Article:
old.wrek.org Shows | WREK Atlanta, 91.1 FM - Part 2


Girl Rock 10/31/2023 PUNKTOBER 4!!! Last week of Punktober 2023!!!

Choose Your Fighter // Nova Twins
Panik // Bratmobile
Monster // L7
Girls Like Us // The Julie Ruin

Who Invited You // The Donnas
Security // Amyl an The Sniffers
Waking Up // Elastica
Launderette // Vivien Goldman

Hit Reset // The Julie Ruin
All Hail Me // Veruca Salt
Bridge to Hawaii // Tacocat
Used To Be Friends // Big Joanie

Dig Me Out // Sleater-Kinney
Tell Me So // Bikini Kill
Another Shot of Whiskey // The Gits
Underwear // Gen  and the Degenerates

Typical Girls // The Slits
Sweet ’69 // Babes In Toyland
Only Happy When It Rains // Garbage
Fall Asleep // Big Joanie

涟漪 Lian Yi 10/30/23: Abolish Boring Ballads 2

We’re back with fun fresh Cpop! This time, we’ve got a bit of an indie kick. As always, unofficial translations are marked with *.


“Mr. Almost” by MC HotDog, Mr. Almost

“Ocean” by Cosmos People, The Moment

”Happy Are Those in Love” by Shirley Kwan, Happy Are Those in Love

“Fairytale World”* by Sue, Fairytale World*

“Mark Twain”* by Amazing Show, Multicolor Baoshan King

“Zombie King”* by Amazing Show, Multicolor Baoshan King

“Set Me Free” by FloruitShow, What Can I Use to Keep You

“The Natural Chill of Tranquility”* by FloruitShow, What Can I Use to Keep You

“Summer Night Wind”* by Mango Jump, Shin Formosa Youth

“Night life.Take us to the light” by Accusefive, Night life.Take us to the light

“A Road of Flowers”* by Yixin Wen, A Road of Flowers









《夏夜晚风》芒果酱,《新 宝岛少年?》





涟漪 10/23/23: My Favorite Chinese Album

Do you have an album that you love so much, but you rarely listen to because you know you’ll end up listening to the whole thing? That’s how I feel about Li Jian’s self titled 6th album from 2015. The songs in this album don’t have official translations, but here are the unofficial translations of the songs I played on air this week:


1: Searching Deep Seas

2: Beautiful As the Dawn

3: Before Sunset

4: Boat on the Ocean

5: First Sun After Rain

6: Secret Essences

7: Fog

8: Windy Dusk

9: Disappearing Moonlight

10: The Classic (a cover)












continental drift 10/30/23 – death myths around the world!

Welcome to Continental Drift, and Happy Halloween! Today we’ll be doing a Halloween special! (or I guess Halloween Eve?? Which is weird because Halloween is already All Hallows’ Eve, so I guess All Hallows’ Eve Eve?? Whatever.) This episode is gonna be a bit different from the others we’ve done this semester; last year, the host did Halloween traditions around the world, so obviously I can’t do the exact same thing; instead, I opted for something a little more somber: death mythology! I love love love mythology, so I figured today we’d get into some stories about death from different cultures around the world, both living and dead. Let’s get into it, yeah?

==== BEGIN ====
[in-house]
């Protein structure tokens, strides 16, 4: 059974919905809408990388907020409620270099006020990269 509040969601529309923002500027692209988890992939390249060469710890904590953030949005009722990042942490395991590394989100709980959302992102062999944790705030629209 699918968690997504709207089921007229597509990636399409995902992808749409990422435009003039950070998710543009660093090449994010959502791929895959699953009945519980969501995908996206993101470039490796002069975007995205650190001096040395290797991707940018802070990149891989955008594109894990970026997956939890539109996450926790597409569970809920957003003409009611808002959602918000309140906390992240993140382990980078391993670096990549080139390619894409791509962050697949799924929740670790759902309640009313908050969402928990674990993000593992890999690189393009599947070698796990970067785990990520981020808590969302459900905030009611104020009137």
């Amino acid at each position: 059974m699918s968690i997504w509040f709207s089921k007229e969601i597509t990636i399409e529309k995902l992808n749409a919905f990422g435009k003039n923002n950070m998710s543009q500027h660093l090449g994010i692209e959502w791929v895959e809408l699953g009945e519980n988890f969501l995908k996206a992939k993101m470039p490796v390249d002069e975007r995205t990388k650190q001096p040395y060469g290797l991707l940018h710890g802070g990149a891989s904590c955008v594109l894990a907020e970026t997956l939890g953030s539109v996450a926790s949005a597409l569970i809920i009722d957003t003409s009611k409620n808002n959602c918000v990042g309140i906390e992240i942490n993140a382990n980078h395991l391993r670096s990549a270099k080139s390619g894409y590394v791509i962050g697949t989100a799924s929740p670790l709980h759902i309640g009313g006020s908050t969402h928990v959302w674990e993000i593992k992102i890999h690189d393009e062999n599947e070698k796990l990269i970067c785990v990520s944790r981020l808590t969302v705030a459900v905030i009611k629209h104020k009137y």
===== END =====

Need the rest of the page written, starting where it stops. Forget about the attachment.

Danse Macabre: The Jivin’ Dead!

So this first song is called Danse macabre, by the French composer Camille Saint-Saens. It’s based on an old European legend that every year on Halloween, Death itself would pull up into town at midnight to raise the dead as skeletons while he plays a fiddle. Though the dead danced, they had until dawn when the rooster crowed, at which point they had to go back into their graves and wait for the next year. 

Interestingly, the Danse macabre song is actually based on a specific medieval artistic motif of the same name; of course, back in the day you had all sorts of art depicting saints and angels and things like that, meant to give the people a sense of security. But of course you also have to remember; everyone dies. Rich, poor, sinner, saint, adult, child, death comes for us all the same. And that’s what this motif is meant to do, it’s meant to remind the audience that everyone dies, to not forget that life is fragile and precious and impermanent. And so we get this song, a musical representation of that. Fun times!

We’re gonna stick around in Europe for just a bit, but we’re gonna drift on over to Finland! This piece, by Jean Sibelius, is called The Swan of Tuonela. The Swan of Tuonela is based on the Kalevala, the national epic of Finland. In Finnish mythology, Tuonela is the name of the Finnish underworld, which is ruled by the god Tuoni and his wife Tuonetar, and is separated from the living world by a great river. 

The title character of this song is the river’s guardian, a magical black swan who sings death spells to prevent the dead from swimming back to the living world. Specifically, this piece depicts an episode where the hero Lemminkainen is torn apart on his quest to the underworld to kill the swan. Word gets out to his mom, who then dredges the river to find every piece of him, sews him back together, and resurrects him. It’s an example of my favorite type of myth, called a katabasis, which I’ll talk about later.